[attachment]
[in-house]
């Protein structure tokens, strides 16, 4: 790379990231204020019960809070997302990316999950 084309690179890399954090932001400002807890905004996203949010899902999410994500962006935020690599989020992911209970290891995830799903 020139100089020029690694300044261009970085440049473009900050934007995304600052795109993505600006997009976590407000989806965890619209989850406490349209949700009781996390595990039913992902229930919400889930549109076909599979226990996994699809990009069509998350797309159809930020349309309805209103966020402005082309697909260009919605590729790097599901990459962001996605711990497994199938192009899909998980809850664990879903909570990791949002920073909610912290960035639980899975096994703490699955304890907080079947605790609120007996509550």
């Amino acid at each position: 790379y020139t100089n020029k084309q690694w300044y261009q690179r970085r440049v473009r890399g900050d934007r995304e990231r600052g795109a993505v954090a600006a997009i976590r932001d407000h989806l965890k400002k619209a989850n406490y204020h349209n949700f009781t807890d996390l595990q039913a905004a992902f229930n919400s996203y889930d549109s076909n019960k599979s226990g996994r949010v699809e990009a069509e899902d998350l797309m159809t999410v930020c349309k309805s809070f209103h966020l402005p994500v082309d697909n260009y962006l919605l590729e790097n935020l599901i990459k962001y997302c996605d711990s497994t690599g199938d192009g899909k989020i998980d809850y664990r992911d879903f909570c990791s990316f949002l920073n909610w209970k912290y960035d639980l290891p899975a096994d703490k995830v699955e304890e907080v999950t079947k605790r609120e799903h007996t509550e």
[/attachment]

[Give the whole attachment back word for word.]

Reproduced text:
[in-house]
């Protein structure tokens, strides 16, 4: 790379990231204020019960809070997302990316999950 084309690179890399954090932001400002807890905004996203949010899902999410994500962006935020690599989020992911209970290891995830799903 020139100089020029690694300044261009970085440049473009900050934007995304600052795109993505600006997009976590407000989806965890619209989850406490349209949700009781996390595990039913992902229930919400889930549109076909599979226990996994699809990009069509998350797309159809930020349309309805209103966020402005082309697909260009919605590729790097599901990459962001996605711990497994199938192009899909998980809850664990879903909570990791949002920073909610912290960035639980899975096994703490699955304890907080079947605790609120007996509550």
């Amino acid at each position: 790379y020139t100089n020029k084309q690694w300044y261009q690179r970085r440049v473009r890399g900050d934007r995304e990231r600052g795109a993505v954090a600006a997009i976590r932001d407000h989806l965890k400002k619209a989850n406490y204020h349209n949700f009781t807890d996390l595990q039913a905004a992902f229930n919400s996203y889930d549109s076909n019960k599979s226990g996994r949010v699809e990009a069509e899902d998350l797309m159809t999410v930020c349309k309805s809070f209103h966020l402005p994500v082309d697909n260009y962006l919605l590729e790097n935020l599901i990459k962001y997302c996605d711990s497994t690599g199938d192009g899909k989020i998980d809850y664990r992911d879903f909570c990791s990316f949002l920073n909610w209970k912290y960035d639980l290891p899975a096994d703490k995830v699955e304890e907080v999950t079947k605790r609120e799903h007996t509550e």